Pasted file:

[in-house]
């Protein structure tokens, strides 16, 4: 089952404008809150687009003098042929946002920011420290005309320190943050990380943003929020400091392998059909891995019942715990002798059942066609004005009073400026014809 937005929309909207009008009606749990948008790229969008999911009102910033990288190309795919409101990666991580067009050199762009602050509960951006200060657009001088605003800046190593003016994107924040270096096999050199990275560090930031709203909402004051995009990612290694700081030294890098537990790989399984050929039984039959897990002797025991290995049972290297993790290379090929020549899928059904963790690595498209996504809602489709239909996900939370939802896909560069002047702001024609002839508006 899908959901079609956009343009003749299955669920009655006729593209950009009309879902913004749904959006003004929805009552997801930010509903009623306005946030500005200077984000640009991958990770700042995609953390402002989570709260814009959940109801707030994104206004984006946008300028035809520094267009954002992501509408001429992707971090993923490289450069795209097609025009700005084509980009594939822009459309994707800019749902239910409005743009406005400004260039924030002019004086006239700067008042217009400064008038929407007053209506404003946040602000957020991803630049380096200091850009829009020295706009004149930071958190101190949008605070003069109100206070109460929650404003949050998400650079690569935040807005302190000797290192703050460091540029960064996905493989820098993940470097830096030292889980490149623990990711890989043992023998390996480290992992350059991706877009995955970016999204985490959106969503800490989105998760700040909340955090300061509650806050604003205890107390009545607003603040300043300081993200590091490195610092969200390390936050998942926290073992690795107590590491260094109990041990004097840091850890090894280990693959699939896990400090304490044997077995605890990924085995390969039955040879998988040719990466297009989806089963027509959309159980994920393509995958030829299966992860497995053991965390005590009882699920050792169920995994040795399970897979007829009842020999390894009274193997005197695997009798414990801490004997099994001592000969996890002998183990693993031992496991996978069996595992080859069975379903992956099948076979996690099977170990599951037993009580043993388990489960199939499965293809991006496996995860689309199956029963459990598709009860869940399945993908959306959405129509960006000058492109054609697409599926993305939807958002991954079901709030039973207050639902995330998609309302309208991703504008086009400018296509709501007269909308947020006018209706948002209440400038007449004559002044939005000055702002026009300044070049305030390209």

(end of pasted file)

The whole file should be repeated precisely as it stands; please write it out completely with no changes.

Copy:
[in-house]
């Protein structure tokens, strides 16, 4: 089952404008809150687009003098042929946002920011420290005309320190943050990380943003929020400091392998059909891995019942715990002798059942066609004005009073400026014809 937005929309909207009008009606749990948008790229969008999911009102910033990288190309795919409101990666991580067009050199762009602050509960951006200060657009001088605003800046190593003016994107924040270096096999050199990275560090930031709203909402004051995009990612290694700081030294890098537990790989399984050929039984039959897990002797025991290995049972290297993790290379090929020549899928059904963790690595498209996504809602489709239909996900939370939802896909560069002047702001024609002839508006 899908959901079609956009343009003749299955669920009655006729593209950009009309879902913004749904959006003004929805009552997801930010509903009623306005946030500005200077984000640009991958990770700042995609953390402002989570709260814009959940109801707030994104206004984006946008300028035809520094267009954002992501509408001429992707971090993923490289450069795209097609025009700005084509980009594939822009459309994707800019749902239910409005743009406005400004260039924030002019004086006239700067008042217009400064008038929407007053209506404003946040602000957020991803630049380096200091850009829009020295706009004149930071958190101190949008605070003069109100206070109460929650404003949050998400650079690569935040807005302190000797290192703050460091540029960064996905493989820098993940470097830096030292889980490149623990990711890989043992023998390996480290992992350059991706877009995955970016999204985490959106969503800490989105998760700040909340955090300061509650806050604003205890107390009545607003603040300043300081993200590091490195610092969200390390936050998942926290073992690795107590590491260094109990041990004097840091850890090894280990693959699939896990400090304490044997077995605890990924085995390969039955040879998988040719990466297009989806089963027509959309159980994920393509995958030829299966992860497995053991965390005590009882699920050792169920995994040795399970897979007829009842020999390894009274193997005197695997009798414990801490004997099994001592000969996890002998183990693993031992496991996978069996595992080859069975379903992956099948076979996690099977170990599951037993009580043993388990489960199939499965293809991006496996995860689309199956029963459990598709009860869940399945993908959306959405129509960006000058492109054609697409599926993305939807958002991954079901709030039973207050639902995330998609309302309208991703504008086009400018296509709501007269909308947020006018209706948002209440400038007449004559002044939005000055702002026009300044070049305030390209």